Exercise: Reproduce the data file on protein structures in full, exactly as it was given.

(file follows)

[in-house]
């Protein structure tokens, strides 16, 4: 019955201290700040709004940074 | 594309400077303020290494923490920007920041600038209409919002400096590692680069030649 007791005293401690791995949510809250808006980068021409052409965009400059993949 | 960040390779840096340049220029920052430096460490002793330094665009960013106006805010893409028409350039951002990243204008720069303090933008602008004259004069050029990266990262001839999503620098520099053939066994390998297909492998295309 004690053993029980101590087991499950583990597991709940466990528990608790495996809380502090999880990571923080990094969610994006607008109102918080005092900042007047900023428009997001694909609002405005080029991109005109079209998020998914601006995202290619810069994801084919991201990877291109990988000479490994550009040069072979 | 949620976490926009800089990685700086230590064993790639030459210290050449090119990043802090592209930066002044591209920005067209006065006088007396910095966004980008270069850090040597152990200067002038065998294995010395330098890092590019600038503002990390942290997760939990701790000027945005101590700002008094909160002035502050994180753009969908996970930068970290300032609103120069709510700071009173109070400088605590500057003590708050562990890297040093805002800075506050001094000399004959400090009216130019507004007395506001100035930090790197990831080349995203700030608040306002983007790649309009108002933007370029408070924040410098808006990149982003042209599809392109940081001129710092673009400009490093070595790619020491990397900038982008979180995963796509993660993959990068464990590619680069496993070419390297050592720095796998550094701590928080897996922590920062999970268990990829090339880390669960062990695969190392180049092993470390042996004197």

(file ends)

[in-house]
């Protein structure tokens, strides 16, 4: 019955201290700040709004940074 | 594309400077303020290494923490920007920041600038209409919002400096590692680069030649 007791005293401690791995949510809250808006980068021409052409965009400059993949 | 960040390779840096340049220029920052430096460490002793330094665009960013106006805010893409028409350039951002990243204008720069303090933008602008004259004069050029990266990262001839999503620098520099053939066994390998297909492998295309 004690053993029980101590087991499950583990597991709940466990528990608790495996809380502090999880990571923080990094969610994006607008109102918080005092900042007047900023428009997001694909609002405005080029991109005109079209998020998914601006995202290619810069994801084919991201990877291109990988000479490994550009040069072979 | 949620976490926009800089990685700086230590064993790639030459210290050449090119990043802090592209930066002044591209920005067209006065006088007396910095966004980008270069850090040597152990200067002038065998294995010395330098890092590019600038503002990390942290997760939990701790000027945005101590700002008094909160002035502050994180753009969908996970930068970290300032609103120069709510700071009173109070400088605590500057003590708050562990890297040093805002800075506050001094000399004959400090009216130019507004007395506001100035930090790197990831080349995203700030608040306002983007790649309009108002933007370029408070924040410098808006990149982003042209599809392109940081001129710092673009400009490093070595790619020491990397900038982008979180995963796509993660993959990068464990590619680069496993070419390297050592720095796998550094701590928080897996922590920062999970268990990829090339880390669960062990695969190392180049092993470390042996004197």